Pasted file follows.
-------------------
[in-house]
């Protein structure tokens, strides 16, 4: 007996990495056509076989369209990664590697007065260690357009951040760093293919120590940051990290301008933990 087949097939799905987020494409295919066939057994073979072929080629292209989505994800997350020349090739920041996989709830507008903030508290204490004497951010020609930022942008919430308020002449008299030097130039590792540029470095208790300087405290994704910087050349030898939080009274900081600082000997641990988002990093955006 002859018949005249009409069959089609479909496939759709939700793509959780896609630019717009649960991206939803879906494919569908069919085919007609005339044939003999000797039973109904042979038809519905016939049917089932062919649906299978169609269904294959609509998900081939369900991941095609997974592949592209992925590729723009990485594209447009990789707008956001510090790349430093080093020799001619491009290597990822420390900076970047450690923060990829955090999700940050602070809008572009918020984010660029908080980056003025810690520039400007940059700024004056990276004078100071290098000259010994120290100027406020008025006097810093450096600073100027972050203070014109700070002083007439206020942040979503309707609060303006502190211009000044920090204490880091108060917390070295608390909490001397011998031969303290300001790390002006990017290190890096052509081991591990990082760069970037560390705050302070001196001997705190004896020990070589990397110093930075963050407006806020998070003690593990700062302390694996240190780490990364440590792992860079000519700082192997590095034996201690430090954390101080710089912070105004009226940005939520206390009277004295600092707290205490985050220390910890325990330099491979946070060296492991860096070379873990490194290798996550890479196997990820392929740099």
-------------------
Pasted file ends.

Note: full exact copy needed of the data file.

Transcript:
[in-house]
């Protein structure tokens, strides 16, 4: 007996990495056509076989369209990664590697007065260690357009951040760093293919120590940051990290301008933990 087949097939799905987020494409295919066939057994073979072929080629292209989505994800997350020349090739920041996989709830507008903030508290204490004497951010020609930022942008919430308020002449008299030097130039590792540029470095208790300087405290994704910087050349030898939080009274900081600082000997641990988002990093955006 002859018949005249009409069959089609479909496939759709939700793509959780896609630019717009649960991206939803879906494919569908069919085919007609005339044939003999000797039973109904042979038809519905016939049917089932062919649906299978169609269904294959609509998900081939369900991941095609997974592949592209992925590729723009990485594209447009990789707008956001510090790349430093080093020799001619491009290597990822420390900076970047450690923060990829955090999700940050602070809008572009918020984010660029908080980056003025810690520039400007940059700024004056990276004078100071290098000259010994120290100027406020008025006097810093450096600073100027972050203070014109700070002083007439206020942040979503309707609060303006502190211009000044920090204490880091108060917390070295608390909490001397011998031969303290300001790390002006990017290190890096052509081991591990990082760069970037560390705050302070001196001997705190004896020990070589990397110093930075963050407006806020998070003690593990700062302390694996240190780490990364440590792992860079000519700082192997590095034996201690430090954390101080710089912070105004009226940005939520206390009277004295600092707290205490985050220390910890325990330099491979946070060296492991860096070379873990490194290798996550890479196997990820392929740099």